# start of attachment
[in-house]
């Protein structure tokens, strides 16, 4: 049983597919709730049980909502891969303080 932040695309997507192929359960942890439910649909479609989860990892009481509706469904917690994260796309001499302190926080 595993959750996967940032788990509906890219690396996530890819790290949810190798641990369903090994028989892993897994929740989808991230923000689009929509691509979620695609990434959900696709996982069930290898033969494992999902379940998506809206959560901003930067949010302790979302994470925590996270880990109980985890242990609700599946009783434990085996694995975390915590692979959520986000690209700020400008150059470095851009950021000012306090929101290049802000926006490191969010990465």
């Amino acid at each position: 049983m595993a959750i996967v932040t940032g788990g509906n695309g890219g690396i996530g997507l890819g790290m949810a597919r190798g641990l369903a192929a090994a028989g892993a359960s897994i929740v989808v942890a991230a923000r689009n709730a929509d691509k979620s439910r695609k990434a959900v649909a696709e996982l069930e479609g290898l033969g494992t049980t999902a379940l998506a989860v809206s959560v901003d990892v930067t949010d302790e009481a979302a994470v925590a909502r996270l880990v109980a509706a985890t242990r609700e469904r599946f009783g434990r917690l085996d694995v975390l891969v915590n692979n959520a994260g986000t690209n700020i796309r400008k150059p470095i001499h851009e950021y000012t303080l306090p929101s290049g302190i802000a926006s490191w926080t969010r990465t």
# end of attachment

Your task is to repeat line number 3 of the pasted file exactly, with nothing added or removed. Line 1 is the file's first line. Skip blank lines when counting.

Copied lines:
């Amino acid at each position: 049983m595993a959750i996967v932040t940032g788990g509906n695309g890219g690396i996530g997507l890819g790290m949810a597919r190798g641990l369903a192929a090994a028989g892993a359960s897994i929740v989808v942890a991230a923000r689009n709730a929509d691509k979620s439910r695609k990434a959900v649909a696709e996982l069930e479609g290898l033969g494992t049980t999902a379940l998506a989860v809206s959560v901003d990892v930067t949010d302790e009481a979302a994470v925590a909502r996270l880990v109980a509706a985890t242990r609700e469904r599946f009783g434990r917690l085996d694995v975390l891969v915590n692979n959520a994260g986000t690209n700020i796309r400008k150059p470095i001499h851009e950021y000012t303080l306090p929101s290049g302190i802000a926006s490191w926080t969010r990465t």